Last night, Sarah and I went to Bottoms Up Pizza in the Shockhoe Slip area of downtown Richmond for something called “Spiritual Shots.” It is a forum for people to discuss matters of faith in a bar setting. Run by a Christian organization, Spiritual Shots features interesting topics each month such as “Suffering”, “Sex”, “Hell”, “Science and the Bible”, etc. The speaker is a local pastor (there are two that usually rotate back and forth) and they get 30 minutes at the mic with the topic. Then, the floor is completely open to questions, challenges, debating, and dialogue. Though many Christians come, there are also people who are not Christians and I’ll just say that sometimes, the discussions get pretty lively. Meanwhile, everyone is treated to complimentary pizza and water (you can purchase drinks and food for yourself at the bar beyond the complimentary stuff). If someone feels uncomfortable asking a question in front of everyone, then they can jot it down on cards provided and turn it in at the end. The speaker will then follow up with those questions via e-mail. The topic last night was about suffering. The issue discussed was the atheist claim that so much injustice and violence has been done in the name of religion. Instead of writing about it here, I’ll let you listen yourself. You can hear some of the messages (not the Q/A afterwards, unfortunately) at the following website: http://www.spiritualshots.com/spiritual_shots.html#audio
This is a repeat of my response to this immensely networked question on Facebook.
1. A perpetual habit I have is running my fingernails through the seams and edges of blankets, clothing, and sheets of paper. I certainly got this habit from my childhood, when I naturally did the exact same thing with my precious “blankie.”
2. I have spent the night in a homeless shelter.
3. I have never been skiing, even though my wife is from Denver, Colorado.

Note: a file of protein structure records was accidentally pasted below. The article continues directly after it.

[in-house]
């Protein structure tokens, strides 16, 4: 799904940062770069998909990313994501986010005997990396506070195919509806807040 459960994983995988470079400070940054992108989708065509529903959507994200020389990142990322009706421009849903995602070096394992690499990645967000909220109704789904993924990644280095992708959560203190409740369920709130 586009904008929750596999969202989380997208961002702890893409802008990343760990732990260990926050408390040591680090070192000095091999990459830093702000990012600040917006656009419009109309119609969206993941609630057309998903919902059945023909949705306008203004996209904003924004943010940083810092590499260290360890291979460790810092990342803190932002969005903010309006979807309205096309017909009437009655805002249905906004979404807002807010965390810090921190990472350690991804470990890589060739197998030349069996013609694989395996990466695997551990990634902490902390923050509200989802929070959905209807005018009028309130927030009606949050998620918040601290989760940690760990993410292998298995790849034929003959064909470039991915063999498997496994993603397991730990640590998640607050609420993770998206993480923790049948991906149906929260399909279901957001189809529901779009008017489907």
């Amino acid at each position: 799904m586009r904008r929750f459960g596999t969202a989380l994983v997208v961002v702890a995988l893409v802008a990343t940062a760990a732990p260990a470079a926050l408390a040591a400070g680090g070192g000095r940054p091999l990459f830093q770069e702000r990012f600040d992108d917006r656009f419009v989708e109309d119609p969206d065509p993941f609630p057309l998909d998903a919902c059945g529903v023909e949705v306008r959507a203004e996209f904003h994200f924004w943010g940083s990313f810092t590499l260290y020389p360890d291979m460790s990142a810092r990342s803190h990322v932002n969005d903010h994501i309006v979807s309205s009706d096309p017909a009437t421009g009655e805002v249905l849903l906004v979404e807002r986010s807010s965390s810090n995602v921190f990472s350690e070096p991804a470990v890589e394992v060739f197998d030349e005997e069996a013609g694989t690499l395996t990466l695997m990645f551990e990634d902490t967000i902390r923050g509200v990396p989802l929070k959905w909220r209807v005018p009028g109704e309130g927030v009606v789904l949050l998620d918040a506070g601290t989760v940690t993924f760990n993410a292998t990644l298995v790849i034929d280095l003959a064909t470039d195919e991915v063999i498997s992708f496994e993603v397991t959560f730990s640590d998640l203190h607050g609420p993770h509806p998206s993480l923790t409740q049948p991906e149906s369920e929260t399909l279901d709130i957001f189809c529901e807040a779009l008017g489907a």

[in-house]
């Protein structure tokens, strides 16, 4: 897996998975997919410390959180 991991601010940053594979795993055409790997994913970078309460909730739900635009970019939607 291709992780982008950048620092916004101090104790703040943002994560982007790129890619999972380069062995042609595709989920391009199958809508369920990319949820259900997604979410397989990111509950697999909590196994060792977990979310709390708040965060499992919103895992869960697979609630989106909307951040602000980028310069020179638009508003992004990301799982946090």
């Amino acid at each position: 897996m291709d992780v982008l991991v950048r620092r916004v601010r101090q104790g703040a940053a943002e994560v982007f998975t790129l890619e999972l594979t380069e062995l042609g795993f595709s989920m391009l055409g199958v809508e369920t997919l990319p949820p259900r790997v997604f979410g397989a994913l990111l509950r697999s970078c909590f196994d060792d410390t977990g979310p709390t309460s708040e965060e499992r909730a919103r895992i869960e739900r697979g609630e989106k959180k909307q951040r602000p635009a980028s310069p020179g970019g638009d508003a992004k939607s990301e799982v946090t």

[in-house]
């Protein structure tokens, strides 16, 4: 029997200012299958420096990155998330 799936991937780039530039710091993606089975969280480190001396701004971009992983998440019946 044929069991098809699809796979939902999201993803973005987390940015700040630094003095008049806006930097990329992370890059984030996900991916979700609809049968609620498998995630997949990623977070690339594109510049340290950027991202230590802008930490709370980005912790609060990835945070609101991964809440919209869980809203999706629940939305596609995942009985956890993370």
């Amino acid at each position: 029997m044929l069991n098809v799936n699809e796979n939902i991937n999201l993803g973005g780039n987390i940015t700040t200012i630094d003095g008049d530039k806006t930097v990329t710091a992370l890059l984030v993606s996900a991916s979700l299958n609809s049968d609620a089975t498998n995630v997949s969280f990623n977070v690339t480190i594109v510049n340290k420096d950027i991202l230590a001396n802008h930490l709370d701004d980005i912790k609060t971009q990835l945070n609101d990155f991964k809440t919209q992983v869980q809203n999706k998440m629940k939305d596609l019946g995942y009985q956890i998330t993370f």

4. I have been working on Victor Hugo’s Les Miserables for over two years – and I’m only halfway through it!
5. My blood type is B positive. I always thought of myself as an optimistic person.
6. My wife and I do not own a TV, which caught the door-to-door cable saleswoman off guard when she came by last year.
7. Speaking of door-to-door salespeople, I used to be one.
8. I’m in the process of collecting all the state quarters (from both mints). I’m only missing three from the Philadelphia mint and a handful from the Denver mint.
9. I am currently reading through John Calvin’s Institutes of the Christian Religion – and loving it (despite being a graduate of Asbury Theological Seminary).
10. Since the day I got my driver’s license 12 years ago, I have never gotten a moving violation of any sort.
11. I’m allergic to cheese, but I love pizza.
12. I am a chainsaw juggler.
13. When I was first dating Sarah, we were in different states for a summer, and I mailed her a handwritten letter every day of the summer except for one day. Her responses were not quite as frequent, but she still ended up marrying me.
14. I once got Sarah a clothes-drying racks as a Christmas present. I quickly learned that such practical gifts are not her type for Christmas and moved on to more sentimental things.
15. I have never broken a bone in my body.